The workspace containing the schema and data for NAClasses is stored within NAContext. Data can be swapped to temporary files on disk, but there is no persistent data source on disk except when NAContext is persisted in a layer file on disk or map document on disk.
The NAClassDefinition object has additional information about the class that is useful to the extension. It is initially set up when the solver creates NAContext and the contained NAClasses. It can be retrieved from NAClass by calling INAClass.ClassDefinition. INAClassDefinition has properties to determine the minimum and maximum number of rows required by the solver. It also specifies a type for each field, which can be any combination of input, output, not visible, and not editable.
You should not modify the INAClassDefinition properties except the CandidateFieldNames.

For further information see:

How to setup, solve, and save a network analysis problem
How to set up an ArcGIS Network Analyst extension solve to work with the undo/redo stack
Sample: Route layer
Sample: Add a traversal result to the map
Sample: Export any network analysis class to a text file

Locating and loading

The NAClassLoader object is used to load data into an NAClass from any object that can return a cursor (for example, FeatureClass, Table, RecordSet, TableSort, NAClass, and so on). It uses an NAClassFieldMap object that provides a mapping between the input cursor fields and the output NAClass fields. You can also specify a default value for fields that are not mapped or that contain null values. The loader also uses an NALocator object, which contains NALocatorFeatureAgent and NALocatorLocationFieldsAgent objects, to determine position information for input geometries relative to the network dataset source features or network elements.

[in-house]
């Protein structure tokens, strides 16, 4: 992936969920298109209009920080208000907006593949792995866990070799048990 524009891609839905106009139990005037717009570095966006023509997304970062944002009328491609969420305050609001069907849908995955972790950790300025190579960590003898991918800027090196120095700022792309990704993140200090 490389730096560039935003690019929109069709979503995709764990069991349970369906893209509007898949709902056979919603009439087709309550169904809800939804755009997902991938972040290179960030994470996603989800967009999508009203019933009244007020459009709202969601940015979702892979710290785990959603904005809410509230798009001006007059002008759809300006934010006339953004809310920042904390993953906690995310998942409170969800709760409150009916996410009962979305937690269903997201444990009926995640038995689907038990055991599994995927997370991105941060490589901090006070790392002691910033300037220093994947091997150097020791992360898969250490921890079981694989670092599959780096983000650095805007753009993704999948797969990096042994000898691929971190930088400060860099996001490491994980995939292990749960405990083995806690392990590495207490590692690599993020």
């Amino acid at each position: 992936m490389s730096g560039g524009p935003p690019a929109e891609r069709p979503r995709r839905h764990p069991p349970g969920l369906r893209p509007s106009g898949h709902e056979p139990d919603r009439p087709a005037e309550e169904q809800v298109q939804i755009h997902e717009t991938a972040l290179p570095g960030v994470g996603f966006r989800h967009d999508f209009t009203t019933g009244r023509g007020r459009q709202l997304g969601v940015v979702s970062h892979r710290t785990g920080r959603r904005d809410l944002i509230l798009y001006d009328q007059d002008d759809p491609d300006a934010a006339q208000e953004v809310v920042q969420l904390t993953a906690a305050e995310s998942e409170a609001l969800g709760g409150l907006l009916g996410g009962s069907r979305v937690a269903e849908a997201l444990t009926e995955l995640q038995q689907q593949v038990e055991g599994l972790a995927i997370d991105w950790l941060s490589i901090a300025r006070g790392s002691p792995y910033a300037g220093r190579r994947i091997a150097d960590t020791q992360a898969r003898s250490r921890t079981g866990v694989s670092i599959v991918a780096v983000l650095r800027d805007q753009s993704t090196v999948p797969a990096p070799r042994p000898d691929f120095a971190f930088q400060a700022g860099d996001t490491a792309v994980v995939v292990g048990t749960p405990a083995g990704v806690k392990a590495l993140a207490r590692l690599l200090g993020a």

If the NAClass contains NALocationObjects or NALocationFeatures, the loader uses NALocator to find the position of the input point along the network. This position is returned in an NALocation object, which is stored on the feature using the INALocationObject.NALocation property.
If the NAClass contains NALocationRangesObjects or NALocationRangesFeatures, the loader uses NALocator to find the ranges of positions that the input geometry covers along the network. These position ranges are returned in an NALocationRanges object, which is stored on the feature using the INALocationRangesObject.NALocationRanges property.
If you have your own method for locating features and populating the NAClass with the appropriate location information, you do not need to use the objects in this subsystem to load objects for you.
The NALocation object specifies a position along the network, relative to the network dataset source features. The INALocation properties are as follows:
  • Side - The side of the feature that the location is on. This property corresponds to the SideOfEdge field on NALocation-based NAClasses.
  • SourceID - The source ID of the feature class in the network dataset that the location is on. You can get this ID from INetworkSource.ID. This property corresponds to the SourceID field on NALocation-based NAClasses.
  • SourceOID - The ObjectID of the feature that the location is on. This property corresponds to the SourceOID field on NALocation-based NAClasses.